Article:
The term ‘digital divide’ has been with us for some time now.
It was originally coined to describe the widening gulf between those individuals who adopted and embraced all things digital and those who didn’t. For example, the household whose children had access initially to computers and then the internet.
Due to this ‘early adoption’, those who did were able to benefit from a range of education, work and lifestyle advantages their laggard cousins didn’t – everything from cheaper airfares to a significant foothold in a more lucrative employment market.
More recently this blog has discussed the notion of a digital divide existing amongst our smaller businesses, with those who do embrace the digital world enjoying a raft of compelling advantages over their slower competitors.
But much of this benefit was around the adoption of technology. Since digital technology has now been with us for some time, a newer player has emerged to create an even greater wedge between those who have and those who haven’t.
That player is content.
Content becomes king again
It’s fair to say that content – the words, pictures, video, audio and various other files that represents the ‘information’ half of the ‘information technology’ world – is truly revolutionising the marketing effort for the world’s businesses.
Whereas in the past a business simply paid a media player such as a newspaper, radio or television station to broadcast the short slabs of commercial content in order to reach new markets, nowadays it is equally the volume and treatment of the content you provide that attracts new customers via the internet.
It does this in any number of ways.
Search engine magnets
First, the content you put on your website, in blogs and even in social networking conversations is the bait that attracts search engines to find, store and rank your website in their results pages.
This is a chapter on its own, suffice it to say that, very generally, the more search engine ‘optimised’ content you can create, and the more you can link it to your own website, the more prominent your business will be in search results. The result of so much content being more website visitors and, in turn, sales enquiries.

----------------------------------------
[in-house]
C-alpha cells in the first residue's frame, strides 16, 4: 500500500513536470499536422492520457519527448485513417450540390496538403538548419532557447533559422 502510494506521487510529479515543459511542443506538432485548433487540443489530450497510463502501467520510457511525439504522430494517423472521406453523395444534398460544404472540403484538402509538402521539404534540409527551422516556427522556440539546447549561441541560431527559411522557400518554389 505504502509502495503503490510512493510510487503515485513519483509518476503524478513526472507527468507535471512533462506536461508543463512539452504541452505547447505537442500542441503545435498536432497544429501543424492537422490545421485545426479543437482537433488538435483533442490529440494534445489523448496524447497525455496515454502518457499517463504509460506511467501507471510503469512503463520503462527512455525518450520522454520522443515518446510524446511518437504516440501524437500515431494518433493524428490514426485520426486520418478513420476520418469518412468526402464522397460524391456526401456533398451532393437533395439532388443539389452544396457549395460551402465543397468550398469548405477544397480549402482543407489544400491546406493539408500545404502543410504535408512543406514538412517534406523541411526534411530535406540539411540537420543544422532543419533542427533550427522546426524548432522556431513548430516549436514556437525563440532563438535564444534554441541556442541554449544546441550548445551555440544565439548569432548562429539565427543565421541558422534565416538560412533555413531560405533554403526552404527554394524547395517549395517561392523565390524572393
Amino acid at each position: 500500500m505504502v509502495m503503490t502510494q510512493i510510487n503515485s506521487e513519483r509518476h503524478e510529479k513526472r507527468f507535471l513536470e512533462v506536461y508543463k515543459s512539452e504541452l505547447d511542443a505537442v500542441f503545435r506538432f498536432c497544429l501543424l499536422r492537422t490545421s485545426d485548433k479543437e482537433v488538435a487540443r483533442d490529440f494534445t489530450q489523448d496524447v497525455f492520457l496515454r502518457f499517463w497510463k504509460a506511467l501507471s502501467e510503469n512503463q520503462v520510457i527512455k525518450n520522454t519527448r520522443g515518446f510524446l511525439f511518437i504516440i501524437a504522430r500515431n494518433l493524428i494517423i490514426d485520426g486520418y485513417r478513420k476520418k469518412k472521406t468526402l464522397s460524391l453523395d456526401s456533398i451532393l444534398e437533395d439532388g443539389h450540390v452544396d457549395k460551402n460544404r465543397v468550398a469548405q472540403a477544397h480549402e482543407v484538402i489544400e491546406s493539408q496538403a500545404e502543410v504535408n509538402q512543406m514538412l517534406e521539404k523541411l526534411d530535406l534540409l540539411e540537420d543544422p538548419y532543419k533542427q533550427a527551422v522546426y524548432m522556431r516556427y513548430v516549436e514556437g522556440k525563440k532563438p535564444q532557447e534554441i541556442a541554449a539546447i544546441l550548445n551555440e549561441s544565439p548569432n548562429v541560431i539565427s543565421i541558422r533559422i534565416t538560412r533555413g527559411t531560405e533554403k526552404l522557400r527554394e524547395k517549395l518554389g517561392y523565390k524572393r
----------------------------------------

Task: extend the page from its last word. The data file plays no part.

But that’s not all.
Content is also used to provide valuable information to both new and existing customers who are prepared to provide you with their details either by email or within social networks to improve their lives or business. And allow you to become their supplier of choice when they are ready to put their hands in their pockets.
Because it costs nothing but your time to distribute this content, it means that small businesses now can achieve an audience of radio station proportions at no financial outlay at all.
Content even lowers the price of your paid online advertising. What many business operators don’t realise is that Google’s AdWords does not provide top placement to simply the highest bidder for the required keywords.
Google (and its ilk) also takes into account the relevance of the content of both of your advertisement and the webpage you are sending your traffic to, leading to a lower rate and/or higher placement when this relevance is high.
All of this emphasis on volume and regularity of content is well and good for those of us who essentially write for a living. But what about those who don’t?
An unlevel playing field
What many e-business commentators neglect to grasp is that the words that fly off their fingertips to create this online content is something both scary and difficult for many of the world’s smaller business operators.
Not everyone is a wordsmith or even that proficient at this kind of communication. Just ask anyone who has ever had to gather content for a smaller business operator’s new website.
And having it created by a professional isn’t small bickies.
Perils of the content poor
Even if they can generate content easily, they may operate a business where, literally, not much happens; or at least not much that is worthy of commenting or elaborating on; or that prospects and customers will sign up for.
Because no matter how exciting the latest development in washing powder might be to the manufacturer or even the retailer, most consumers just aren’t that interested; certainly not enough to attract their all important signup to a newsletter or social network.
So businesses that by their nature live in such a content vacuum are much more poorly placed to take advantage of the significant benefits their more content-friendly fellow businesses are.
And sadly that means that many of the marketing spoils of the digital revolution are going to remain out of their reach – at least in the absence of increasingly deep pockets.
In addition to being a leading e-business educator to the smaller business sector, Craig Reardon is the founder and director of independent web services firm The E Team, which was established to address the special website and web marketing needs of SMEs.